Nothing is normal about the current business cycle; it really is unique. It started with a massive COVID-related lockdown, which caused the deepest and fastest recession on record. Then we had a recovery based on re-opening plus an unprecedented peacetime expansion in government spending. But rarely have we seen an economic report as misinterpreted as Friday’s jobs report.
The key headline that investors and analysts rejoiced about was the 467,000 increase in nonfarm payrolls, not only well above the consensus expected 125,000 but also well above the highest forecast from any economic group. And if that were the only piece of information in the entire report, it would make sense to celebrate.
But there are plenty of other key pieces of data in every jobs report. One of them is the number of hours worked and that part of the report was not strong at all. Average weekly hours per worker declined to 34.5 in January from 34.7 in December. As a result, the total number of hours worked fell 0.3%, the largest decline in almost a year.
If that 0.3% drop had come in the form of fewer jobs while the number of hours per worker didn’t change at all, private payrolls would have declined about 350,000 in January. Obviously, in that scenario, many of the investors and analysts who cheered Friday’s report would have been jeering, instead. And, yet, both situations have the same exact demand for total hours from workers by businesses across the US.
But what about the huge 709,000 upward revisions in payrolls in November and December? Usually we’re big fans of including revisions for prior months when assessing a payroll
report. However, the January report every year is different. It’s the one time a year when those revisions should be ignored. Why? Because it’s the month when the Labor Department goes
back and revises monthly seasonal adjustment factors for the whole calendar year. This year, November and December figures were revised up substantially, but all those gains came out of June and July, which were revised down.
But how about those stellar numbers from the other part of the employment report? Civilian employment, an alternative measure of jobs that includes small-business start-ups, rose almost 1.2 million in January, appearing to confirm the strength of the headline growth in payrolls. Meanwhile, it looked like the labor force (the number of people working or looking for work) grew almost 1.4 million.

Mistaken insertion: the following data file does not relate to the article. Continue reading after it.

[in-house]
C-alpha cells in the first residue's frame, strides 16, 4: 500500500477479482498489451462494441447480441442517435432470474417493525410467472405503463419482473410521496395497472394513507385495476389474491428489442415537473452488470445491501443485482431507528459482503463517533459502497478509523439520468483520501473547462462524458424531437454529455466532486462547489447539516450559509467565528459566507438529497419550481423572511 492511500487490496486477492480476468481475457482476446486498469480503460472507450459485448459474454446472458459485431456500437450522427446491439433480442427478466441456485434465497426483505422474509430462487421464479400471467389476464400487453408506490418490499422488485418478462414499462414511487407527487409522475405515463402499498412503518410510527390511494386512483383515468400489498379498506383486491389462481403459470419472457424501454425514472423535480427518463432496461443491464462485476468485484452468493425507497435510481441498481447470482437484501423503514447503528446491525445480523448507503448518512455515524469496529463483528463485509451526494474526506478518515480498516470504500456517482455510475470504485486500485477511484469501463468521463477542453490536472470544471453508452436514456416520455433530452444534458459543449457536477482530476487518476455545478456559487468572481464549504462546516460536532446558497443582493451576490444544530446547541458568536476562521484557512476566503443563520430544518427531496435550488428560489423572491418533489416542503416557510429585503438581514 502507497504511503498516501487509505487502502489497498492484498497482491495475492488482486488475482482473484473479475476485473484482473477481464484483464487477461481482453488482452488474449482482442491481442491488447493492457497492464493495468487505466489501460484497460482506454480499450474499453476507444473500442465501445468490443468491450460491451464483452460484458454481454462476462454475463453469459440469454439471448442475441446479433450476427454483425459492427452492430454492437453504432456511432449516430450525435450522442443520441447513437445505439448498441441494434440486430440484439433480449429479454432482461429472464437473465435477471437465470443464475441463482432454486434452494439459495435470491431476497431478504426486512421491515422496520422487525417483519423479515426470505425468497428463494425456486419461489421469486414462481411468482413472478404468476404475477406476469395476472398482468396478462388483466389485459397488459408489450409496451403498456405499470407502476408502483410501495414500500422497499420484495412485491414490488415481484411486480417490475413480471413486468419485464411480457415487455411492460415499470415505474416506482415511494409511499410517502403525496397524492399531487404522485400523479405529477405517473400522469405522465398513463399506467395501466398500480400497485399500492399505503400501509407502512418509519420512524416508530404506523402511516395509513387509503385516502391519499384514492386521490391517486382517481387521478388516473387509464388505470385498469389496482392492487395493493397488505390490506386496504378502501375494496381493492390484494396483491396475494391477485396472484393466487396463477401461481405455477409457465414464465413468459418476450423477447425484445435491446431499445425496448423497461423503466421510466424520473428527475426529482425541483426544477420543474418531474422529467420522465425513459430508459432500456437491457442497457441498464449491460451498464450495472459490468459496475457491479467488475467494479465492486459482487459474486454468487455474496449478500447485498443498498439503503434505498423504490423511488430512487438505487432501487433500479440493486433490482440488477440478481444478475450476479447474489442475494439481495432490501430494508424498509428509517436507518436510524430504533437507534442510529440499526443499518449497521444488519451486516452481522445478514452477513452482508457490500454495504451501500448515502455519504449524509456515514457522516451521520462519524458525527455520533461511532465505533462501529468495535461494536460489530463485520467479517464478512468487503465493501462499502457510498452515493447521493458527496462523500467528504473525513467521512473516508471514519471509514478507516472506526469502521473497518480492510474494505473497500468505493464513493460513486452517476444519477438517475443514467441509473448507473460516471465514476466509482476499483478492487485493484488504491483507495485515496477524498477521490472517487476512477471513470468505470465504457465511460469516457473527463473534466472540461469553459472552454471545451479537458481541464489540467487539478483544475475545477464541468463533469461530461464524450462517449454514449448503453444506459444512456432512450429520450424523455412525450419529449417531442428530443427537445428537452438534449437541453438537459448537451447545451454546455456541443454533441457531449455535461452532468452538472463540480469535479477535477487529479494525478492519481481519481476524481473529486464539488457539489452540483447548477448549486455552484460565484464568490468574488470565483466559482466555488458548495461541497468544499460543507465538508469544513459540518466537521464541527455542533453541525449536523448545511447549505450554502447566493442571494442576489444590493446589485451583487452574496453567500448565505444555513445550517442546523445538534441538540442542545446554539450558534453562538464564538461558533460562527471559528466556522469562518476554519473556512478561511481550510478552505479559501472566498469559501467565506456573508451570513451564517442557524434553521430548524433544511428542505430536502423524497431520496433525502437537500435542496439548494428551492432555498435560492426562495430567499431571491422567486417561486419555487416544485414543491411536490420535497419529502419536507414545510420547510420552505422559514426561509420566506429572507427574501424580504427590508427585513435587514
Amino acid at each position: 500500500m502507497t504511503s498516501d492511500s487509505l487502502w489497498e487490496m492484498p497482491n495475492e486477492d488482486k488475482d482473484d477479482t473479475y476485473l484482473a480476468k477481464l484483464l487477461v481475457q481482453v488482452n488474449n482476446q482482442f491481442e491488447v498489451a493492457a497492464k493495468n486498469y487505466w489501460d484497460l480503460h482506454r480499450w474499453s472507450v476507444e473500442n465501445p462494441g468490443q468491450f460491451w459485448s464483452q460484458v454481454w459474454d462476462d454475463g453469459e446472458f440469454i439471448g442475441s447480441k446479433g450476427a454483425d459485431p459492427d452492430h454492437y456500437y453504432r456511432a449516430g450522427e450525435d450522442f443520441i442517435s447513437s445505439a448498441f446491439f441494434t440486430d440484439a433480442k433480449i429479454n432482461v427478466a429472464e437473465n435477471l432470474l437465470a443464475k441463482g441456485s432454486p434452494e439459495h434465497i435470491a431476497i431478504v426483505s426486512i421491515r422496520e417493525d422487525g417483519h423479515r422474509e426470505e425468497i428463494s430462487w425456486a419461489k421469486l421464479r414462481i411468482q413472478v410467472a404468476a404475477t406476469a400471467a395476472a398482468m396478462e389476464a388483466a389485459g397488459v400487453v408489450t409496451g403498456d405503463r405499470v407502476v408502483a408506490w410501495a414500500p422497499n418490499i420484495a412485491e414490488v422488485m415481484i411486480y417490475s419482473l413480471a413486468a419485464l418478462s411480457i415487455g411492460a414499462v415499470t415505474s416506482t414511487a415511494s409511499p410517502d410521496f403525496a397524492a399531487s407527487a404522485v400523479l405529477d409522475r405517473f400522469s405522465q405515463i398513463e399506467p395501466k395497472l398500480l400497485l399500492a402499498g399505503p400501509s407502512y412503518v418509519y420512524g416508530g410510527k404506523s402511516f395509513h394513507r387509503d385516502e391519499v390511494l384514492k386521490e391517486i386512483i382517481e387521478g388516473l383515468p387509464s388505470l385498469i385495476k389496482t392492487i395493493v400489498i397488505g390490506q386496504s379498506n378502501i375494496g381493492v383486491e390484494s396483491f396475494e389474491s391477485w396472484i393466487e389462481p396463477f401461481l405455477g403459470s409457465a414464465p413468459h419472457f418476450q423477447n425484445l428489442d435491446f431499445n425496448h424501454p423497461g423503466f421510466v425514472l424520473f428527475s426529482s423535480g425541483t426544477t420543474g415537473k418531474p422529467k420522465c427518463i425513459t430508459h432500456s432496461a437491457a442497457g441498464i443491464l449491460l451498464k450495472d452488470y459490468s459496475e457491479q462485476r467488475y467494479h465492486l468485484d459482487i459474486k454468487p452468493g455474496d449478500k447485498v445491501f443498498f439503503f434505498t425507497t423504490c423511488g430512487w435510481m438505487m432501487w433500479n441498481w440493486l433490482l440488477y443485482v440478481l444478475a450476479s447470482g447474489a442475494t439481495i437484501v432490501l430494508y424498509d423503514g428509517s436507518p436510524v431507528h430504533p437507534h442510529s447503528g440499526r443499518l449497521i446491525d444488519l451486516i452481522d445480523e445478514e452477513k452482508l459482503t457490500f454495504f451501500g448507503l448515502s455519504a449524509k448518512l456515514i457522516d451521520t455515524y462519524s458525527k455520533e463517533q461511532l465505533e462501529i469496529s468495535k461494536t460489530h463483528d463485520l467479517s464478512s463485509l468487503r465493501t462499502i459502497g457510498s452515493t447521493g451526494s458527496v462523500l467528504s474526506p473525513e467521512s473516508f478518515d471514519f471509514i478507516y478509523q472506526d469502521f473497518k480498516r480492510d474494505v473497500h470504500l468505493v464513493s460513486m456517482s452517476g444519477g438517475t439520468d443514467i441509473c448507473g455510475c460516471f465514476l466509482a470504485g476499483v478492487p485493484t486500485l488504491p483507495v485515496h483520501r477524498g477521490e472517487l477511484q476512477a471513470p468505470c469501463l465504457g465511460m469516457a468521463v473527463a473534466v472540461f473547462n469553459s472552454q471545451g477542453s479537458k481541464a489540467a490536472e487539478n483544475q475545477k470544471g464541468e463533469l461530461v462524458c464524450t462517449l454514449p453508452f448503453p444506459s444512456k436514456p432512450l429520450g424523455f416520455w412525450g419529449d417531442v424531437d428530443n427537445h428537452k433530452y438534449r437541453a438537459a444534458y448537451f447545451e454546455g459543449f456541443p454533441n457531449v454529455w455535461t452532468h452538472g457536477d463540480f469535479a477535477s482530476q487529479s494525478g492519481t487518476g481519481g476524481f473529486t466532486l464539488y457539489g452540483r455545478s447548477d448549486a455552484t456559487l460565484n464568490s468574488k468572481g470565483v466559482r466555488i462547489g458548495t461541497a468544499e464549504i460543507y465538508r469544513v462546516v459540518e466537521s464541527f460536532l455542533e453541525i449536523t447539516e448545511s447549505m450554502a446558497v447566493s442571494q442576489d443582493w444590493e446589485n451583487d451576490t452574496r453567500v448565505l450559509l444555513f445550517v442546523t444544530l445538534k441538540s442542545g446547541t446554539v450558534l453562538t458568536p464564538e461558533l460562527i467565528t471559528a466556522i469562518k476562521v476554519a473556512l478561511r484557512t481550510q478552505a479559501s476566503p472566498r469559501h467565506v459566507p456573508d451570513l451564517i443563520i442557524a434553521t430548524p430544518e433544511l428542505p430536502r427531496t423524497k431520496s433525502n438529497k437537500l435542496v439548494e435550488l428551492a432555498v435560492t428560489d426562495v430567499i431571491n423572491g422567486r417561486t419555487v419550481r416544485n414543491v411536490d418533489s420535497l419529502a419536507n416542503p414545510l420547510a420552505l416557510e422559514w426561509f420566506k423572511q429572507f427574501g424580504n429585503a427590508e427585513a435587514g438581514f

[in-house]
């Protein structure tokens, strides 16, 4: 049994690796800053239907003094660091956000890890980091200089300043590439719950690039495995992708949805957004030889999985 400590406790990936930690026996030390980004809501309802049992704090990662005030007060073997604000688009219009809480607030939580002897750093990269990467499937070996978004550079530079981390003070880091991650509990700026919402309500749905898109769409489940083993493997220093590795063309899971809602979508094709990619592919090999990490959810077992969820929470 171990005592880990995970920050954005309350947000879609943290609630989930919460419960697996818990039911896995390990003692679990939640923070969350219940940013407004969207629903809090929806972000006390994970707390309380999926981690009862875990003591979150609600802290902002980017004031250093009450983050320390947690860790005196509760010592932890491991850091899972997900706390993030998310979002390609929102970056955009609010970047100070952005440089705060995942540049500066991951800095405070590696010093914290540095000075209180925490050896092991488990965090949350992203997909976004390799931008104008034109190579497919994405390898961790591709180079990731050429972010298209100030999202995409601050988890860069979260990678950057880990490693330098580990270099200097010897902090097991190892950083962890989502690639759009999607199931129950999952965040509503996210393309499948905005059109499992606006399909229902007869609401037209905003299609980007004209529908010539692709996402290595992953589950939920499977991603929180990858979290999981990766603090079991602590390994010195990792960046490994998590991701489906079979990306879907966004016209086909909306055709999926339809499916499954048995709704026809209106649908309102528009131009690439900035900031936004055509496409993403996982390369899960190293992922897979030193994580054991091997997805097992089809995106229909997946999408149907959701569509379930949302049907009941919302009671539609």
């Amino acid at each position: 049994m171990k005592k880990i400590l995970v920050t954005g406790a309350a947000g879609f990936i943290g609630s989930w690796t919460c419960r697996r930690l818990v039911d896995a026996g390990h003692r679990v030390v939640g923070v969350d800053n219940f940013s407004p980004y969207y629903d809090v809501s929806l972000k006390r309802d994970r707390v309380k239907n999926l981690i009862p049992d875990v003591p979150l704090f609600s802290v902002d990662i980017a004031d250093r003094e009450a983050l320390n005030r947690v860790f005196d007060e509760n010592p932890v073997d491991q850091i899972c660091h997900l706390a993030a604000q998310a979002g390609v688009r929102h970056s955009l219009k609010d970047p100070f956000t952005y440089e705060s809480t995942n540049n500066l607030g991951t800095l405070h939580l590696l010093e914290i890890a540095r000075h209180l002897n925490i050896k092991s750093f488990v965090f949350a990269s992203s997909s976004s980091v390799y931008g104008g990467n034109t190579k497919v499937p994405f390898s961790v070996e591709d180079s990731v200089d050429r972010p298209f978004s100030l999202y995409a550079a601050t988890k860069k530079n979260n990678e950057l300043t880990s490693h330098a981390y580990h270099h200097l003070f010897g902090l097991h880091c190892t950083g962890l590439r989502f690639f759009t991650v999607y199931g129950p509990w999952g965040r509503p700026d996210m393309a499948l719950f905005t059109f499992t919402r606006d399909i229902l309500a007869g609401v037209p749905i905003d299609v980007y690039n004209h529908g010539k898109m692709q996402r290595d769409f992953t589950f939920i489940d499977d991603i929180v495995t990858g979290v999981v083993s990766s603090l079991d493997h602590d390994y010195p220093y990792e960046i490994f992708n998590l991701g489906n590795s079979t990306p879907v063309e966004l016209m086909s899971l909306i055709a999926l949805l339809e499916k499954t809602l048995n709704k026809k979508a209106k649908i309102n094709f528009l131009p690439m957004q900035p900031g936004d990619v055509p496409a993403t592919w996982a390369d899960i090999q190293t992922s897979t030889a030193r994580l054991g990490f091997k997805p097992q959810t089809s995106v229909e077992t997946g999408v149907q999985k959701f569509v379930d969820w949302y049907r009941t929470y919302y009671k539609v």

However, once again, a statistical quirk was at work. Every January, the Labor Department inserts into the jobs report new Census Bureau estimates on the total size of the US population, which, in turn, affects the numbers on the labor force and employment. That population adjustment was responsible for all the increase in civilian employment and the labor force in January; without that quirk, Labor would have reported a 272,000 drop in civilian employment and a 137,000 decline in
the labor force.
But what about the increase in wages? Average hourly earnings grew 0.7% in January. That’s certainly a rapid pace and very likely outpaced inflation in January. But these wages are up only 5.7% in the past year, which is almost certainly slower than inflation over the same twelve months and which is no reason to celebrate.
We are not asserting the January jobs report was “bad” news, that the US is teetering on the edge of a recession, or that the Federal Reserve should call off its intention to raise shortterm rates, stop Quantitative Easing, or start Quantitative Tightening.
Far from it. We expect continued job growth in the months ahead and a rebound in hours worked. The Fed was behind the inflation curve before Friday’s report and still is today. We still expect rate hikes starting in March – we think 25 basis points, although the futures market is pricing in a significant shot of 50 – as well as an end to QE in March and a start to QT around midyear.
But we’ve never been shy about bucking the conventional wisdom when we think it’s wrong and we’re not about to start: Friday’s jobs report was mediocre, not the very positive news
most investors and analysts thought it was. We expect that the year or two ahead will have multiple occasions like this; both when we think the data are worse than others think, as well as when we think it’s better. We will tell you every time.